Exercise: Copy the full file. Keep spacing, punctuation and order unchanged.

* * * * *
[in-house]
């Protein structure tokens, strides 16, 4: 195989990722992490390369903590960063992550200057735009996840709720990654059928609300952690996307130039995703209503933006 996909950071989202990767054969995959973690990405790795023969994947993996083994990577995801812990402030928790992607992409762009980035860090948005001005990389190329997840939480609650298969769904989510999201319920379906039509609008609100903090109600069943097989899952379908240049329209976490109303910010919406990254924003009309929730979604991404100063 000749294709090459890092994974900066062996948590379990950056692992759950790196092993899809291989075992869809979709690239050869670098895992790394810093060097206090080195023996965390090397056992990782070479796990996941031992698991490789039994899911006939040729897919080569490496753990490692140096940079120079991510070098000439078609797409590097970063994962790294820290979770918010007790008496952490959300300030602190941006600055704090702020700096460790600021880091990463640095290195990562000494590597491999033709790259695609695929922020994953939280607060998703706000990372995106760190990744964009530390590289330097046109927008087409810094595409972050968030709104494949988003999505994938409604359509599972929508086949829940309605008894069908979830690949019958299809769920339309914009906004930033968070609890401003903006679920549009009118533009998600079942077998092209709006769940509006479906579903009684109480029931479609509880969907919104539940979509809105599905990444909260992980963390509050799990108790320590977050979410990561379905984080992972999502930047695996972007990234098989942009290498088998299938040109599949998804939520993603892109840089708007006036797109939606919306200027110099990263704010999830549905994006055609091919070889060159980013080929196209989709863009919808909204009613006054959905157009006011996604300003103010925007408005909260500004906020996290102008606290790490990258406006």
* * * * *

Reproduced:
[in-house]
């Protein structure tokens, strides 16, 4: 195989990722992490390369903590960063992550200057735009996840709720990654059928609300952690996307130039995703209503933006 996909950071989202990767054969995959973690990405790795023969994947993996083994990577995801812990402030928790992607992409762009980035860090948005001005990389190329997840939480609650298969769904989510999201319920379906039509609008609100903090109600069943097989899952379908240049329209976490109303910010919406990254924003009309929730979604991404100063 000749294709090459890092994974900066062996948590379990950056692992759950790196092993899809291989075992869809979709690239050869670098895992790394810093060097206090080195023996965390090397056992990782070479796990996941031992698991490789039994899911006939040729897919080569490496753990490692140096940079120079991510070098000439078609797409590097970063994962790294820290979770918010007790008496952490959300300030602190941006600055704090702020700096460790600021880091990463640095290195990562000494590597491999033709790259695609695929922020994953939280607060998703706000990372995106760190990744964009530390590289330097046109927008087409810094595409972050968030709104494949988003999505994938409604359509599972929508086949829940309605008894069908979830690949019958299809769920339309914009906004930033968070609890401003903006679920549009009118533009998600079942077998092209709006769940509006479906579903009684109480029931479609509880969907919104539940979509809105599905990444909260992980963390509050799990108790320590977050979410990561379905984080992972999502930047695996972007990234098989942009290498088998299938040109599949998804939520993603892109840089708007006036797109939606919306200027110099990263704010999830549905994006055609091919070889060159980013080929196209989709863009919808909204009613006054959905157009006011996604300003103010925007408005909260500004906020996290102008606290790490990258406006």